Florence Easton (25 October 1882 – 13 August 1955) was a popular English dramatic soprano in the early 20th century. She was one of the most versatile singers of all time. She sang more than 100 parts, covering a wide range of styles and periods, from Mozart, Meyerbeer, Gounod, Verdi, Wagner, Puccini, Strauss, Schreker and Krenek. In Wagner she sang virtually every soprano part, large and small from Senta onwards, including the Götterdämmerung Brünnhilde.
She described herself as "lyric dramatic soprano", which seems barely adequate in relation to the range of types of role in which she excelled. Her high international reputation, founded mainly in Germany and North America, was almost unique for a British singer of her time. She could move easily through all stages from the light coloratura to the Hochdramatische, from girlish romanticism to powerful Wagnerian and Straussian drama. The voice could be light and airy, gently melancholic or intensely passionate. The involvement in the character of the role was total. John Steane has suggested that "This great strength of hers was also, in a strange way, a source of weakness. She sang so many roles very well that she never quite became identified with any of these". Despite her often suspect Italian diction she was chosen by Puccini to create Lauretta in his 1917 opera Giianni Schicchi.
Florence Easton was the elder daughter of John Thomas Easton and Isabella Yarrow, and niece of Fletcher Easton. Known professionally as 'the nightingale of South Bank', she was born on 25 October 1882 at 52 Napier Street, South Bank, Middlesbrough (many biographies show her birthdate incorrectly as 1884). Her parents left England when she was 5 years old and settled with Florence (then known as Flossie) and her younger brother in Toronto, Canada. Flossie sang in the choir of Parkdale Methodist Church, where her father was choirmaster and her mother was organist. Her musical talent became evident in early childhood and she had piano, organ and singing lessons with JDA Tripp and Mr Harrison. She appeared publicly as a pianist when she was 8 years old.
She said "I began as a pianist, and had no thought of singing, let alone the opera, when I began the study of music". Florence was one of the first women to be made a fellow of the Royal Academy of Music on 25 March 1909.
When her mother died in 1899, Florence returned with her father to Middlesbrough, where he joined a partnership in a wholesale fruit merchants business with William Henry Easton, his father and Fletcher Easton, his brother. A collection in Middlesbrough raised enough money for her to study for a year at the Royal Academy of Music in London—she lost the money on her first day in the capital, and her father had to find replacement funds. She started in May 1900 and studied singing for a year. The 1901 Census shows her as an 18-year-old student at the Royal Academy of Music, living at Hendon, Middlesex.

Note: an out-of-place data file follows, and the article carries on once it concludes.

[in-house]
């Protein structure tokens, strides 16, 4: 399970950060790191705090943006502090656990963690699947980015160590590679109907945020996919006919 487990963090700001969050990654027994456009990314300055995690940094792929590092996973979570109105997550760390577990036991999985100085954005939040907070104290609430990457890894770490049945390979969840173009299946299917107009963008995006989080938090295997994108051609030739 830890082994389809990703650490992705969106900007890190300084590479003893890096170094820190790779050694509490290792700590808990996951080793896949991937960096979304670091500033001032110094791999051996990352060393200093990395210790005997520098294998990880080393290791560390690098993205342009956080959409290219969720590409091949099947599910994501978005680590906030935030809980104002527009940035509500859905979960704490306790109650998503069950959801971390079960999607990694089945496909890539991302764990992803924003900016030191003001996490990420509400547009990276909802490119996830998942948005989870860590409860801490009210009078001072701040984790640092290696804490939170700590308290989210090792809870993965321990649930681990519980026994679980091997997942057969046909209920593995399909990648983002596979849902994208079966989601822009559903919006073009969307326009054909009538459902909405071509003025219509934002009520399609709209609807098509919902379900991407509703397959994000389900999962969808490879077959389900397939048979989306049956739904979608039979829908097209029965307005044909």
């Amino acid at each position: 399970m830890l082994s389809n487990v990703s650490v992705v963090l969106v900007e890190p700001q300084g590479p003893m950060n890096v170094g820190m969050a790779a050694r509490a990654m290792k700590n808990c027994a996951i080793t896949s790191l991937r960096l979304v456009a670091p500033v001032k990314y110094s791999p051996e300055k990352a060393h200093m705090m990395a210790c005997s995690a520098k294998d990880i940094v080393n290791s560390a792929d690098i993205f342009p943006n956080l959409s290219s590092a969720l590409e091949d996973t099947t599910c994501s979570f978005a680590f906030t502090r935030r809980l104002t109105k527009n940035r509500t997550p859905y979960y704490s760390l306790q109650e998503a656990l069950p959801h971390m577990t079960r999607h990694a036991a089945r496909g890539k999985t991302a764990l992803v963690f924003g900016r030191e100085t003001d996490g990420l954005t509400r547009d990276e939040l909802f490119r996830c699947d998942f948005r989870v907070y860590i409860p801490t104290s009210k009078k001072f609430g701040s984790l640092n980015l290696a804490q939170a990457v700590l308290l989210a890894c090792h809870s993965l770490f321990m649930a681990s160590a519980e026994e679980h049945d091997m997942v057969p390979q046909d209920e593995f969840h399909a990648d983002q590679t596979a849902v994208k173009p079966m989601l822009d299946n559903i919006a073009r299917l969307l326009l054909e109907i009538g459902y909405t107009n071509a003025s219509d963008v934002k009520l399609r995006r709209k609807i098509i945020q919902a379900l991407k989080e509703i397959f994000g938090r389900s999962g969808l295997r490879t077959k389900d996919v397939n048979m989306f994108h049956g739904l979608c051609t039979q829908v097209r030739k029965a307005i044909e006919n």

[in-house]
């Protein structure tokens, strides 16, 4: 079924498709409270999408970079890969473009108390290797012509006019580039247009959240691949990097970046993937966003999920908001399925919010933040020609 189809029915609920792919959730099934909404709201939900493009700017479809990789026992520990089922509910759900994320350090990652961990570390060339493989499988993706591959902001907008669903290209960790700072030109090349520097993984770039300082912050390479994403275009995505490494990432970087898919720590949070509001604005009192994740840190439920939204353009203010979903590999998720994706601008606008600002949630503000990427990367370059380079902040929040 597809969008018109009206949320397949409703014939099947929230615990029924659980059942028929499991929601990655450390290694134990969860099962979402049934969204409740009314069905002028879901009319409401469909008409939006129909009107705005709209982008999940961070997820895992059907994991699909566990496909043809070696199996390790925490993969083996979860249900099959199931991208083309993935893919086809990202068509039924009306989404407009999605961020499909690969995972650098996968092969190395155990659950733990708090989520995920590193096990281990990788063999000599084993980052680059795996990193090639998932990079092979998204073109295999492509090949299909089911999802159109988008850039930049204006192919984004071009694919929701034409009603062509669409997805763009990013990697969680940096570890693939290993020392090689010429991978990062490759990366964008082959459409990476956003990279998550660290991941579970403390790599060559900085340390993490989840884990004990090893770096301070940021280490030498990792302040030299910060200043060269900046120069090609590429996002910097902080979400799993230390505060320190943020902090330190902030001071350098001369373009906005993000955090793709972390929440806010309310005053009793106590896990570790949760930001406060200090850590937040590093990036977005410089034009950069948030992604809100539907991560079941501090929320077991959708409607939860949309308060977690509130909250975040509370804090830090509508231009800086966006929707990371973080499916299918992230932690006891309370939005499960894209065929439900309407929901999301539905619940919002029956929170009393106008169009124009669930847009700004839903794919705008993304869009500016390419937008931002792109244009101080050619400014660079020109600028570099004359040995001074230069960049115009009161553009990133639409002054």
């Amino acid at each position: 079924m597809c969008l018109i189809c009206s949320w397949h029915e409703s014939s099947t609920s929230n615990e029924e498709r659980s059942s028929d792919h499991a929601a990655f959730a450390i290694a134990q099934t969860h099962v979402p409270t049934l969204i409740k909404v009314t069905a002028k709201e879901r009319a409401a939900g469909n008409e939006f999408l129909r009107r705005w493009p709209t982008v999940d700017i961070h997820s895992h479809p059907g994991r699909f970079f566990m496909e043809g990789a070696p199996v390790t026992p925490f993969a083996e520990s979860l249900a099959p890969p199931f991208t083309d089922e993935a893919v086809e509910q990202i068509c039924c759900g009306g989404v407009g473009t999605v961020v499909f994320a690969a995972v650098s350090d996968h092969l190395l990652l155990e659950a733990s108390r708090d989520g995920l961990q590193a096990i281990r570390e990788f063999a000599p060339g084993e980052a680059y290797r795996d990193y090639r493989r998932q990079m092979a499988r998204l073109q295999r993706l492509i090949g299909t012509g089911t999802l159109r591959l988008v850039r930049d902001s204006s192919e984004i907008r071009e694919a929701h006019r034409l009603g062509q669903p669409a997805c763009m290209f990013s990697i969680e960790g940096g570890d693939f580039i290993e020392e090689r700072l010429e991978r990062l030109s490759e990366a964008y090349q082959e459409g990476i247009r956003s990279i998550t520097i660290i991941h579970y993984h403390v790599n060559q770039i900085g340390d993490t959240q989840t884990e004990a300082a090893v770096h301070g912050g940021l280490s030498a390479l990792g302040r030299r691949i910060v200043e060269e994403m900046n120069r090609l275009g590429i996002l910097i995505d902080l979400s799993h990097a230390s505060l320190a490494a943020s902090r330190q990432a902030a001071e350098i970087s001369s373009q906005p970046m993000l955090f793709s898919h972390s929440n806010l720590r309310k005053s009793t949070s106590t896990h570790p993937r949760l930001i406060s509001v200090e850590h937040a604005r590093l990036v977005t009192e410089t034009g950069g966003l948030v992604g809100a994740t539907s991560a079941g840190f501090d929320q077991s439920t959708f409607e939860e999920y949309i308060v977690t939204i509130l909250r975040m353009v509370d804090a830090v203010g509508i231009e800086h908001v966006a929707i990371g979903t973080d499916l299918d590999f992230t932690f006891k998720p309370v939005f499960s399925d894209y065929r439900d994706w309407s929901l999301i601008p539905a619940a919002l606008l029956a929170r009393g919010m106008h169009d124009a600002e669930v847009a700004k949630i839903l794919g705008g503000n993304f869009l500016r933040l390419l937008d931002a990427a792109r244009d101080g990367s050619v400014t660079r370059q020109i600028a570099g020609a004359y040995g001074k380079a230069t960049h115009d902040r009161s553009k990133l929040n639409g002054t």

In 1901 she went to Paris to study singing with Elliott Haslam, a friend of her father's. "But not long after this my father died, and my grandparents (who had good old-fashioned ideas that a woman's place to sing was in the home) discouraged my efforts. They even carried paternalism far enough to select a husband for me. When this point had been reached, I quietly disappeared, and once more went back to my vocal work".
Florence was determined, and her debut operatic appearance was as the Shepherd boy in Tannhäuser at Newcastle upon Tyne in 1903 with the touring Moody-Manners Opera Company. On the first evening of the company's season at Covent Garden she sang Stephano in Roméo et Juliette. Her first leading role at the Covent Garden Opera House was Arline in The Bohemian Girl, and she was a success there in 1903, as the lead in Madama Butterfly.
Florence married twice; in May 1904 she married Francis Maclennan (born 1873, died 1935), an American tenor with the Moody-Manners Opera Company. She made her American debut as Gilda in Rigoletto in Baltimore with Henry W. Savage's English Grand Opera Company in November 1905, and she sang a number of roles with this company in the US and Canada over the next 2 years. In 1905 Maclennan had the title role in Henry W. Savage's Parsifal tour of America, and Florence gave up her singing career to set up home in America. They had a son in 1906 and a daughter (Wilhelmina) in 1912; they divorced in 1928. Wilhelmina died in the flu epidemic of 1919.
Her first notable success in America came in Henry Savage's 1906/7 season as Cio-Cio-San in the premiere of Madama Butterfly (in English). Her performance on 27 October 1906 was the second ever in the USA, following that of Elsa Szamosy by only twelve days. Florence held a world record of more than three hundred appearances in Madame Butterfly, her favourite role.